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June 01, 1978 - Image 5

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Text
Publication:
Michigan Daily, 1978-06-01

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The Michigan Daily-Thursday, June 1, 1978-Page 5
Retarded trained for complex occupations

By MICHAEL ARKUSH "THEY WANT to work and they can work, often at a
Thirty-five mentally retarded citizens, who have pace approximating that of the non-handicapped
been trained in vocational areas, are now capable of population," said Lynch.
assuming complicated jobs, according to a University Lynch contended that the program, which was
study. federally funded, serves to encourage the self-esteem
The training was conducted by the University's In- and confidence of the mentally retarded. He said that
stitute for the Study of Mental Retardation and Related the job training allows them to see that they can con-
Disabilities (ISMRRD). The ISMRRD project trained tribute to society instead of feeling alienated.
adult clients to operate specialized equipment and The research scientist expressed concern about the
assemble 15 and 20-piece industrial items. program's future since only seven of the 35 subjects
KEVIN LYNCH, a research scientist at the institute have received employment in the community. He said
and the project's coordinator, said the clients perfor- he hoped "entire businesses in areas like grounds
med admirably and could immediately begin working maintenance or snow removal could be staffed by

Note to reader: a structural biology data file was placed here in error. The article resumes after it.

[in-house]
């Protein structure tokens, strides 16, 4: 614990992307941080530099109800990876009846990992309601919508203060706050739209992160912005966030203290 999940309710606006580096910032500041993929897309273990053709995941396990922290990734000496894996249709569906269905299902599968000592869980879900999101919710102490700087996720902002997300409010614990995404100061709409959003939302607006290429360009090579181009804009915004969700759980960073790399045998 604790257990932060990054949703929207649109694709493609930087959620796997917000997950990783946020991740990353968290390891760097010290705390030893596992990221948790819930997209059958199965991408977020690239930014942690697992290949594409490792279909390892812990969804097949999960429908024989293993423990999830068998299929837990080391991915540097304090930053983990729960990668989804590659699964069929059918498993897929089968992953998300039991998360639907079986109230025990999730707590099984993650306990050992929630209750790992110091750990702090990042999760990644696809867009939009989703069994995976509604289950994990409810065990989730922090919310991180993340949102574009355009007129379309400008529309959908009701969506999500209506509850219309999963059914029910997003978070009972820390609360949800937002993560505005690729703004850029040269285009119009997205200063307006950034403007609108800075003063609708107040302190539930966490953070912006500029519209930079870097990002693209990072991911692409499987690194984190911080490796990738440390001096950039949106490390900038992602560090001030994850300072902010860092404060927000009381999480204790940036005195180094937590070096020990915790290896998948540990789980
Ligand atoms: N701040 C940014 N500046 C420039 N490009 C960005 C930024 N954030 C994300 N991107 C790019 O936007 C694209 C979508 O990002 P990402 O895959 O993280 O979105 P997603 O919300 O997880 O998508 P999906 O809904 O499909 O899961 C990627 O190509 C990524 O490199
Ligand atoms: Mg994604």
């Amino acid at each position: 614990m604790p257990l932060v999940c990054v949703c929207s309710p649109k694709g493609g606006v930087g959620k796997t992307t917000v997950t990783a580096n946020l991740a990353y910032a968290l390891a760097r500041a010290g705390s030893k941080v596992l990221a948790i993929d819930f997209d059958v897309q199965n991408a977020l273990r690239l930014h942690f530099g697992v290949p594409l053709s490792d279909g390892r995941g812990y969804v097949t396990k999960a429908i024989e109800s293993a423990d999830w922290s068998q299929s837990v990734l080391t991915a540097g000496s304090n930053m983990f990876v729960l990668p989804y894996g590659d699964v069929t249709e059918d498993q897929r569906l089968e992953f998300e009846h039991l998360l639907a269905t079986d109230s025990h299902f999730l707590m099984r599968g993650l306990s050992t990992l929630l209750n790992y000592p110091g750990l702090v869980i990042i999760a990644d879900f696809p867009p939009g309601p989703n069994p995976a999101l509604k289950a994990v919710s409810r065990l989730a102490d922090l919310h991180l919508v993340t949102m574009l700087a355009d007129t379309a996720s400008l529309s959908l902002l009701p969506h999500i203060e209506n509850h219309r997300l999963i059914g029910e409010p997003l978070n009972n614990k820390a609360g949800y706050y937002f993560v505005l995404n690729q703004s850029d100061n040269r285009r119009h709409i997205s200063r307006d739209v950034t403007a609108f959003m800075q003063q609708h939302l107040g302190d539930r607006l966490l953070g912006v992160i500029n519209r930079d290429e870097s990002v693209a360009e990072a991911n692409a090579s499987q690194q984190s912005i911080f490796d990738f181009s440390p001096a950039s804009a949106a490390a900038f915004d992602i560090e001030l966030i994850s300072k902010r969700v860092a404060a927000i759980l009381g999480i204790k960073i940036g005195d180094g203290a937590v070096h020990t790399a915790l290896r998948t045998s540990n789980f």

adults who are mentally retarded."
in various community jobs.
The subjects were taught to operate machinery such
as lawnmowers and snow removers. ONE OF THE successful trainees was Bruce Bass.
Lynch said the clients have learned to drive tractors' Baa wrks as a custodian at the Medical Science
operate pneumatic screw drivers and assemble 26- Building, where fellow employees have praised his
piece flush valve units work.
Bass is employed by custodian services supervisor

Willie Campbell who said he was very impressed with
the ISMRRD project. Campbell made sure that Haas
received special training to qualify for the job.
Haas' unique orientation included a three-week
training period where he learned the specific
requirements for the job. ISMRRD staff members in-
troduced him to his co-workers and were available to
make sure no problems cropped up.
JOSEPH WATSON, the manager of Building Ser-
vices who supervises many University employees, said
Haas and several others who participated in the
project are doing an "adequate job." He said it is un-
fortunate that most people don't give retarded persons
a chance to show their skills.
Watson said those who work closely with retarded
employees never complain but instead accept the han-
dicapped employees.
The workers were happy to cooperate and gave Haas
a surprise birthday party a week after he began
working.

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